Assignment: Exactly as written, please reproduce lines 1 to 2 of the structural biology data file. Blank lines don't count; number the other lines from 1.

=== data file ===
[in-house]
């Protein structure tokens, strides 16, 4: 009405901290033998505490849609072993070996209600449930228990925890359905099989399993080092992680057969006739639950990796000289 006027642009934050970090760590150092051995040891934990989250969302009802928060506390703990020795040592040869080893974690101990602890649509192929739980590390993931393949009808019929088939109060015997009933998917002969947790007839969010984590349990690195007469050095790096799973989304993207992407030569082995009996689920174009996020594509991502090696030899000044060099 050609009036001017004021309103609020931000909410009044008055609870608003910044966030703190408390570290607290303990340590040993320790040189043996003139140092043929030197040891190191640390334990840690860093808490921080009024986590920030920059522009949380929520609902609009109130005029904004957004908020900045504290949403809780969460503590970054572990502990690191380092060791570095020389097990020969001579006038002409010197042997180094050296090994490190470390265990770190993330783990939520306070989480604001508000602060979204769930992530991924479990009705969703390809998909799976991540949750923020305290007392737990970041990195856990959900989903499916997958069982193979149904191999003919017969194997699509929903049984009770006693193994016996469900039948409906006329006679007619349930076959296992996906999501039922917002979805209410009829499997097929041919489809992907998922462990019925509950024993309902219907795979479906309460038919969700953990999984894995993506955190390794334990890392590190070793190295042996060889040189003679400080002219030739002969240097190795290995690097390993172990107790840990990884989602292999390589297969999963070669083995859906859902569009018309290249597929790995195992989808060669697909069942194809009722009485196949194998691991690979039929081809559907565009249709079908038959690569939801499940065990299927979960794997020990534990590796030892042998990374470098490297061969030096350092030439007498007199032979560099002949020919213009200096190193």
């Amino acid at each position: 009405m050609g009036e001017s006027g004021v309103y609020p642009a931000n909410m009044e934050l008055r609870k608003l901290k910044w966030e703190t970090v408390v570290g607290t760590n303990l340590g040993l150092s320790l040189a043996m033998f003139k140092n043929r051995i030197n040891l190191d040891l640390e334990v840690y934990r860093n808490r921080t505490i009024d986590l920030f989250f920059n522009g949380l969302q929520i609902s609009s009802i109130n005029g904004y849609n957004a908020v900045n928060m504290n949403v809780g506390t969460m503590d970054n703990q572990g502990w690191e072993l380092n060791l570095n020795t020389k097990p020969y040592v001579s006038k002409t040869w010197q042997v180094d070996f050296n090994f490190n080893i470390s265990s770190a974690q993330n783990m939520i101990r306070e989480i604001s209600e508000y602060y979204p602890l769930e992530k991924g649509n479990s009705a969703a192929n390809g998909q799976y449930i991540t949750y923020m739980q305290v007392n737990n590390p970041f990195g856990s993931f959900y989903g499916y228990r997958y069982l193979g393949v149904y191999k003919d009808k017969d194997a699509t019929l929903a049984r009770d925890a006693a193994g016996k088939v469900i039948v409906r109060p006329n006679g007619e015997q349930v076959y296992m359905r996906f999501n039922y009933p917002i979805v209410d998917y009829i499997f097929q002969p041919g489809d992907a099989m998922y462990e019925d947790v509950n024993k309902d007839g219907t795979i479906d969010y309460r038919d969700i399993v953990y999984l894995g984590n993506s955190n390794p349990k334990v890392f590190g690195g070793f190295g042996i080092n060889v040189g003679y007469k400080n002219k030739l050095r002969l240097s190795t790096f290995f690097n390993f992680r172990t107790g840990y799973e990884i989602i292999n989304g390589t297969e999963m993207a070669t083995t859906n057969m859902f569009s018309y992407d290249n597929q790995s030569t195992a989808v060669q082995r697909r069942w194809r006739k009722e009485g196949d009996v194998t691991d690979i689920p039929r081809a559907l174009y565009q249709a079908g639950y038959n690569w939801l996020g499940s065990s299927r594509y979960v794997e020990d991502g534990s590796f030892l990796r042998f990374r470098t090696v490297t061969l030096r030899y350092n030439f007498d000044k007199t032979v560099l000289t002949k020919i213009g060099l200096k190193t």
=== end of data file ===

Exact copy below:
[in-house]
């Protein structure tokens, strides 16, 4: 009405901290033998505490849609072993070996209600449930228990925890359905099989399993080092992680057969006739639950990796000289 006027642009934050970090760590150092051995040891934990989250969302009802928060506390703990020795040592040869080893974690101990602890649509192929739980590390993931393949009808019929088939109060015997009933998917002969947790007839969010984590349990690195007469050095790096799973989304993207992407030569082995009996689920174009996020594509991502090696030899000044060099 050609009036001017004021309103609020931000909410009044008055609870608003910044966030703190408390570290607290303990340590040993320790040189043996003139140092043929030197040891190191640390334990840690860093808490921080009024986590920030920059522009949380929520609902609009109130005029904004957004908020900045504290949403809780969460503590970054572990502990690191380092060791570095020389097990020969001579006038002409010197042997180094050296090994490190470390265990770190993330783990939520306070989480604001508000602060979204769930992530991924479990009705969703390809998909799976991540949750923020305290007392737990970041990195856990959900989903499916997958069982193979149904191999003919017969194997699509929903049984009770006693193994016996469900039948409906006329006679007619349930076959296992996906999501039922917002979805209410009829499997097929041919489809992907998922462990019925509950024993309902219907795979479906309460038919969700953990999984894995993506955190390794334990890392590190070793190295042996060889040189003679400080002219030739002969240097190795290995690097390993172990107790840990990884989602292999390589297969999963070669083995859906859902569009018309290249597929790995195992989808060669697909069942194809009722009485196949194998691991690979039929081809559907565009249709079908038959690569939801499940065990299927979960794997020990534990590796030892042998990374470098490297061969030096350092030439007498007199032979560099002949020919213009200096190193």